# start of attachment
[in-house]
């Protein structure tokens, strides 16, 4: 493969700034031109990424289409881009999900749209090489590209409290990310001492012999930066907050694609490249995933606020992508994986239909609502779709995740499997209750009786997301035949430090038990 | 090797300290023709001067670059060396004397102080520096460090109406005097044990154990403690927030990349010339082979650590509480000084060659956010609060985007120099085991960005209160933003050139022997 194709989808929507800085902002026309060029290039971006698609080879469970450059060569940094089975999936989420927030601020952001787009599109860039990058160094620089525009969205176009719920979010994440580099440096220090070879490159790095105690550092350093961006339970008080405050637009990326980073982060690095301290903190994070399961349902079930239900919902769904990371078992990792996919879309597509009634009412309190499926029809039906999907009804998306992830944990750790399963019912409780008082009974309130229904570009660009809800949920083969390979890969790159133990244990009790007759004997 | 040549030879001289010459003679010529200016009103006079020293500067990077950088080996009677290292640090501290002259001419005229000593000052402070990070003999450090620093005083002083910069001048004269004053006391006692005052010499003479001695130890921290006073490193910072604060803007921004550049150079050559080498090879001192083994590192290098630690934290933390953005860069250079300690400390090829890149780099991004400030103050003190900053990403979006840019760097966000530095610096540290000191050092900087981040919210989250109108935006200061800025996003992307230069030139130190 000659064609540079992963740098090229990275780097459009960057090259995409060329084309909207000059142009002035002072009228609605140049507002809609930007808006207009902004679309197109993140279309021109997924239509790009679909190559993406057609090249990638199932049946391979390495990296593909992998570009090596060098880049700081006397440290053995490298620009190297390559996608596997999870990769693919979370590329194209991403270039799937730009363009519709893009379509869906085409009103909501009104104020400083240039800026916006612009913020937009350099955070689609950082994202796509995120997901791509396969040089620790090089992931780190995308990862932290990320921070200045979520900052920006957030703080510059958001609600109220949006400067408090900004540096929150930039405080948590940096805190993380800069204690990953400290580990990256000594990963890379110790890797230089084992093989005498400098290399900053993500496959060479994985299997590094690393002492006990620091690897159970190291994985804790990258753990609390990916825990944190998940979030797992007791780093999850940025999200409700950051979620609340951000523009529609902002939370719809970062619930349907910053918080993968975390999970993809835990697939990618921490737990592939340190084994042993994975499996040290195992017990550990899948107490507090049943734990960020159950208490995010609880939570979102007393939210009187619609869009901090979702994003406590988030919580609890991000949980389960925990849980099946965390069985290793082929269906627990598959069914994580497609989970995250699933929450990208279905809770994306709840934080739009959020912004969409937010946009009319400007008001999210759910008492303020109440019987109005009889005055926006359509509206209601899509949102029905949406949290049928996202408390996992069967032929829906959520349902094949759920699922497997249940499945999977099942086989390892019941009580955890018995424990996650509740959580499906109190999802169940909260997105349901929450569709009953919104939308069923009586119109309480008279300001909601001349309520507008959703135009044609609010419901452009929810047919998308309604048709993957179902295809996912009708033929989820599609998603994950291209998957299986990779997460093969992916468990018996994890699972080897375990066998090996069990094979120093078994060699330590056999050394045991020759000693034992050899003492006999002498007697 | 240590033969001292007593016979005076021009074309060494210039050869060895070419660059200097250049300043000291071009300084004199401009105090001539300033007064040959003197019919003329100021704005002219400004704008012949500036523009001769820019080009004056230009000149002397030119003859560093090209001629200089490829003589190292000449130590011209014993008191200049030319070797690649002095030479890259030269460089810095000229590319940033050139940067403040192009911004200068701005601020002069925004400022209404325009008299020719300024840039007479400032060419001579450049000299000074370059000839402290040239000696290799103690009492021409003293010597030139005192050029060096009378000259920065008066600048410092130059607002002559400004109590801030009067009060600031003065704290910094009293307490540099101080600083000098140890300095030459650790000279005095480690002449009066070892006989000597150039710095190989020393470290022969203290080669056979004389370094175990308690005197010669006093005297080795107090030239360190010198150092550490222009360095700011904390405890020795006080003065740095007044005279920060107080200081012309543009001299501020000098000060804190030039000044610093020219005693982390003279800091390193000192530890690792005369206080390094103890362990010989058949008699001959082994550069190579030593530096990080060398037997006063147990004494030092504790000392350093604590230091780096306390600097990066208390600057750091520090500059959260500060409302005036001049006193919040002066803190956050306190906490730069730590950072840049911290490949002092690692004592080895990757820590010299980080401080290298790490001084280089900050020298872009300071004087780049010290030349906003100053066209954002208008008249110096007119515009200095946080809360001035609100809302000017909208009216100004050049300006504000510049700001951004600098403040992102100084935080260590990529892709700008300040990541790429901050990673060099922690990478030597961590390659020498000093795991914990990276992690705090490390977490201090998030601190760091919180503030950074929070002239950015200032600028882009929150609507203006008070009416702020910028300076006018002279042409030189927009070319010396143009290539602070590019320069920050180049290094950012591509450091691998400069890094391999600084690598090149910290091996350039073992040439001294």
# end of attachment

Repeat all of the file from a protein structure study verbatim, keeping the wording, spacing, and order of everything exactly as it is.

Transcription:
[in-house]
């Protein structure tokens, strides 16, 4: 493969700034031109990424289409881009999900749209090489590209409290990310001492012999930066907050694609490249995933606020992508994986239909609502779709995740499997209750009786997301035949430090038990 | 090797300290023709001067670059060396004397102080520096460090109406005097044990154990403690927030990349010339082979650590509480000084060659956010609060985007120099085991960005209160933003050139022997 194709989808929507800085902002026309060029290039971006698609080879469970450059060569940094089975999936989420927030601020952001787009599109860039990058160094620089525009969205176009719920979010994440580099440096220090070879490159790095105690550092350093961006339970008080405050637009990326980073982060690095301290903190994070399961349902079930239900919902769904990371078992990792996919879309597509009634009412309190499926029809039906999907009804998306992830944990750790399963019912409780008082009974309130229904570009660009809800949920083969390979890969790159133990244990009790007759004997 | 040549030879001289010459003679010529200016009103006079020293500067990077950088080996009677290292640090501290002259001419005229000593000052402070990070003999450090620093005083002083910069001048004269004053006391006692005052010499003479001695130890921290006073490193910072604060803007921004550049150079050559080498090879001192083994590192290098630690934290933390953005860069250079300690400390090829890149780099991004400030103050003190900053990403979006840019760097966000530095610096540290000191050092900087981040919210989250109108935006200061800025996003992307230069030139130190 000659064609540079992963740098090229990275780097459009960057090259995409060329084309909207000059142009002035002072009228609605140049507002809609930007808006207009902004679309197109993140279309021109997924239509790009679909190559993406057609090249990638199932049946391979390495990296593909992998570009090596060098880049700081006397440290053995490298620009190297390559996608596997999870990769693919979370590329194209991403270039799937730009363009519709893009379509869906085409009103909501009104104020400083240039800026916006612009913020937009350099955070689609950082994202796509995120997901791509396969040089620790090089992931780190995308990862932290990320921070200045979520900052920006957030703080510059958001609600109220949006400067408090900004540096929150930039405080948590940096805190993380800069204690990953400290580990990256000594990963890379110790890797230089084992093989005498400098290399900053993500496959060479994985299997590094690393002492006990620091690897159970190291994985804790990258753990609390990916825990944190998940979030797992007791780093999850940025999200409700950051979620609340951000523009529609902002939370719809970062619930349907910053918080993968975390999970993809835990697939990618921490737990592939340190084994042993994975499996040290195992017990550990899948107490507090049943734990960020159950208490995010609880939570979102007393939210009187619609869009901090979702994003406590988030919580609890991000949980389960925990849980099946965390069985290793082929269906627990598959069914994580497609989970995250699933929450990208279905809770994306709840934080739009959020912004969409937010946009009319400007008001999210759910008492303020109440019987109005009889005055926006359509509206209601899509949102029905949406949290049928996202408390996992069967032929829906959520349902094949759920699922497997249940499945999977099942086989390892019941009580955890018995424990996650509740959580499906109190999802169940909260997105349901929450569709009953919104939308069923009586119109309480008279300001909601001349309520507008959703135009044609609010419901452009929810047919998308309604048709993957179902295809996912009708033929989820599609998603994950291209998957299986990779997460093969992916468990018996994890699972080897375990066998090996069990094979120093078994060699330590056999050394045991020759000693034992050899003492006999002498007697 | 240590033969001292007593016979005076021009074309060494210039050869060895070419660059200097250049300043000291071009300084004199401009105090001539300033007064040959003197019919003329100021704005002219400004704008012949500036523009001769820019080009004056230009000149002397030119003859560093090209001629200089490829003589190292000449130590011209014993008191200049030319070797690649002095030479890259030269460089810095000229590319940033050139940067403040192009911004200068701005601020002069925004400022209404325009008299020719300024840039007479400032060419001579450049000299000074370059000839402290040239000696290799103690009492021409003293010597030139005192050029060096009378000259920065008066600048410092130059607002002559400004109590801030009067009060600031003065704290910094009293307490540099101080600083000098140890300095030459650790000279005095480690002449009066070892006989000597150039710095190989020393470290022969203290080669056979004389370094175990308690005197010669006093005297080795107090030239360190010198150092550490222009360095700011904390405890020795006080003065740095007044005279920060107080200081012309543009001299501020000098000060804190030039000044610093020219005693982390003279800091390193000192530890690792005369206080390094103890362990010989058949008699001959082994550069190579030593530096990080060398037997006063147990004494030092504790000392350093604590230091780096306390600097990066208390600057750091520090500059959260500060409302005036001049006193919040002066803190956050306190906490730069730590950072840049911290490949002092690692004592080895990757820590010299980080401080290298790490001084280089900050020298872009300071004087780049010290030349906003100053066209954002208008008249110096007119515009200095946080809360001035609100809302000017909208009216100004050049300006504000510049700001951004600098403040992102100084935080260590990529892709700008300040990541790429901050990673060099922690990478030597961590390659020498000093795991914990990276992690705090490390977490201090998030601190760091919180503030950074929070002239950015200032600028882009929150609507203006008070009416702020910028300076006018002279042409030189927009070319010396143009290539602070590019320069920050180049290094950012591509450091691998400069890094391999600084690598090149910290091996350039073992040439001294």